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To The Editor:
There is a significant amount of community interest building in the middle school math curriculum at Harwood and Crossett Brook Middle schools. The recent NECAP scores have highlighted a deficiency in the program, but small sample sizes can distort the real results. A March14 letter to the parents of next year’s eighth grade indicated the end of a classroom-based algebra program. Taken at face value, it looks to be a continuing step towards mediocrity. Parents are concerned; there were two letters on the subject in last week's Valley Reporter. In addition there is a Facebook page, Winning with Algebra, for more background.
The administration is proposing a mathematics information session. If you have a child you believe would be a candidate for taking algebra in the middle school, please come to the meeting being held in the Harwood High School library at 6 p.m. on May 3. Significant changes have been proposed to the eighth-grade algebra offering and this is your chance to find out more. An additional opportunity to express your concern is the regular Harwood school board meeting on April 18.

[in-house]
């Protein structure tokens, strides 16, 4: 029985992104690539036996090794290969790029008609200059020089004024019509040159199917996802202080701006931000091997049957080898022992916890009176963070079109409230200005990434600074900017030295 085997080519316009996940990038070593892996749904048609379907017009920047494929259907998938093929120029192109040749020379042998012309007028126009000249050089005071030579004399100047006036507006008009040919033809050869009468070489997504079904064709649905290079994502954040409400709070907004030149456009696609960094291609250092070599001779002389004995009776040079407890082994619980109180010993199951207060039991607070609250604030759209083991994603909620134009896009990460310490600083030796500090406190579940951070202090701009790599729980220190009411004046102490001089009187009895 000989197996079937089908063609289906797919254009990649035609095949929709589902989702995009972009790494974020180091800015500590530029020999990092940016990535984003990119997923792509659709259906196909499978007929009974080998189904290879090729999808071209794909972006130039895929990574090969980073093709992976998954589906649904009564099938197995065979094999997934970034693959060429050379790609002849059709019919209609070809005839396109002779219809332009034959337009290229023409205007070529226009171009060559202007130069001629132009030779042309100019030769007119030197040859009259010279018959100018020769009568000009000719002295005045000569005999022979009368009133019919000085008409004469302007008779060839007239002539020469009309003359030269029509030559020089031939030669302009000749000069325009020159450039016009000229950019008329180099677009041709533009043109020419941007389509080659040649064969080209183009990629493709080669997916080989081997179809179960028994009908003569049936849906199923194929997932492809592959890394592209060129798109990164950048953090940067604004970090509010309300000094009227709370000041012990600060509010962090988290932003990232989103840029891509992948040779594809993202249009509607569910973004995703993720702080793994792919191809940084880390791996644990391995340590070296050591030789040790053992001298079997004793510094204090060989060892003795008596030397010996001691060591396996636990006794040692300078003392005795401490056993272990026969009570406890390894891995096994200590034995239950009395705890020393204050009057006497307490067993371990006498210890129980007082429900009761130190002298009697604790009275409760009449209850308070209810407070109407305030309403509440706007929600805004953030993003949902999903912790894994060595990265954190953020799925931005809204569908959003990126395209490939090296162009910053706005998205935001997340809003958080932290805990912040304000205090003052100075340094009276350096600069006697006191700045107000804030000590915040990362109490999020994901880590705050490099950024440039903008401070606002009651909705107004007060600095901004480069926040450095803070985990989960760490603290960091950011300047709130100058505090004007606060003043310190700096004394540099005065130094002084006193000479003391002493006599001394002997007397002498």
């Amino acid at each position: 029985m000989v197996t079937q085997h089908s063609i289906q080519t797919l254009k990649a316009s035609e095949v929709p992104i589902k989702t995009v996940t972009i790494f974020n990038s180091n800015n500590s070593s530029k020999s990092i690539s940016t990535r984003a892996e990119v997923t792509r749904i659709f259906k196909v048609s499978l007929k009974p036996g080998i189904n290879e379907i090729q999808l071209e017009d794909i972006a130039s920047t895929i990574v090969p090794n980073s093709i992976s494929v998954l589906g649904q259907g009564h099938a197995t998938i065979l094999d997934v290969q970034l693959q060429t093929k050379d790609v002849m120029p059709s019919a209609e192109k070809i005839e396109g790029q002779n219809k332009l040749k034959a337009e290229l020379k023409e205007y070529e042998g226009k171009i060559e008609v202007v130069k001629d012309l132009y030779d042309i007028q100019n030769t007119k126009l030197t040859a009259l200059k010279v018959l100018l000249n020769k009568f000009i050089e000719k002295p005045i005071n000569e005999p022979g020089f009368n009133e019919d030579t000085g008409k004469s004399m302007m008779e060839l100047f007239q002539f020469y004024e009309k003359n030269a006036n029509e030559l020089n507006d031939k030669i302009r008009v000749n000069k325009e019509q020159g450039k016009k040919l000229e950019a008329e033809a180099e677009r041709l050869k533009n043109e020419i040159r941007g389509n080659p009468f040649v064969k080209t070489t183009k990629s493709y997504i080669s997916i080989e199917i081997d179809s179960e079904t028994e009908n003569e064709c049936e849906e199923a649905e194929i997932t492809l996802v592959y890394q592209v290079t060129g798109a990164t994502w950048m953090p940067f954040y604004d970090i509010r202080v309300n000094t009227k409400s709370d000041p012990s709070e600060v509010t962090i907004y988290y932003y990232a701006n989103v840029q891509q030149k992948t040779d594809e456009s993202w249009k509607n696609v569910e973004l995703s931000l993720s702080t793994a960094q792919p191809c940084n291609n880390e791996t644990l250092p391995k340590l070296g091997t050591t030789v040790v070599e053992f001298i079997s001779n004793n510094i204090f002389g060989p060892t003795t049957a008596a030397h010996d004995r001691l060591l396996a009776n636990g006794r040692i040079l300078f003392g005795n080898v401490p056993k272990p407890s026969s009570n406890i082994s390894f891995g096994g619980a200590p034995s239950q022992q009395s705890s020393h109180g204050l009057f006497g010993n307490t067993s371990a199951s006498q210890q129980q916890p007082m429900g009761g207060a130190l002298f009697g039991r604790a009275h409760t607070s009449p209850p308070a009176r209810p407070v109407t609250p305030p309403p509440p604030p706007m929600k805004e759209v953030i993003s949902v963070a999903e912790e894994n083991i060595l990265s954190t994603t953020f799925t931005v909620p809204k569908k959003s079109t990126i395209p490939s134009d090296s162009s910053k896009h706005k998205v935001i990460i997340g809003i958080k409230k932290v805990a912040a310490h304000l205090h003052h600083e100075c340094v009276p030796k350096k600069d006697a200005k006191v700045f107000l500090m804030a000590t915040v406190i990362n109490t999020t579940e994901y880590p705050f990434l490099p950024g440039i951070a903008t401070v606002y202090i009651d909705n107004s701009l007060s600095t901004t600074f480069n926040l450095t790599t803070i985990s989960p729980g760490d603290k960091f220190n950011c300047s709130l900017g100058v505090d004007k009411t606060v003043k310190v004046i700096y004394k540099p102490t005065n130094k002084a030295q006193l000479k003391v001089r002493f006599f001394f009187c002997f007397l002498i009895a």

The eighth-grade algebra class is being replaced with a new program, Connected Math 2. As parents, we are being told that it is a rigorous and algebra-rich program. However, for students to get to the level of their predecessors by the end of the eighth grade, they would need to take an additional algebra class on their own time.
How can it be more rigorous and yet require an additional course to get to the same place? This doesn't seem to be following Governor Shumlin's and Education Commissioner Vilaseca's initiatives in mathematics to do more earlier. The last thing we should be doing is making changes that teach less.
There is no reason for any engaged student to accomplish less than algebra by the end of the eighth grade as part of the standard math curriculum.
As parents we have many questions, and we welcome the opportunity for answers. Please come to the May 3 meeting.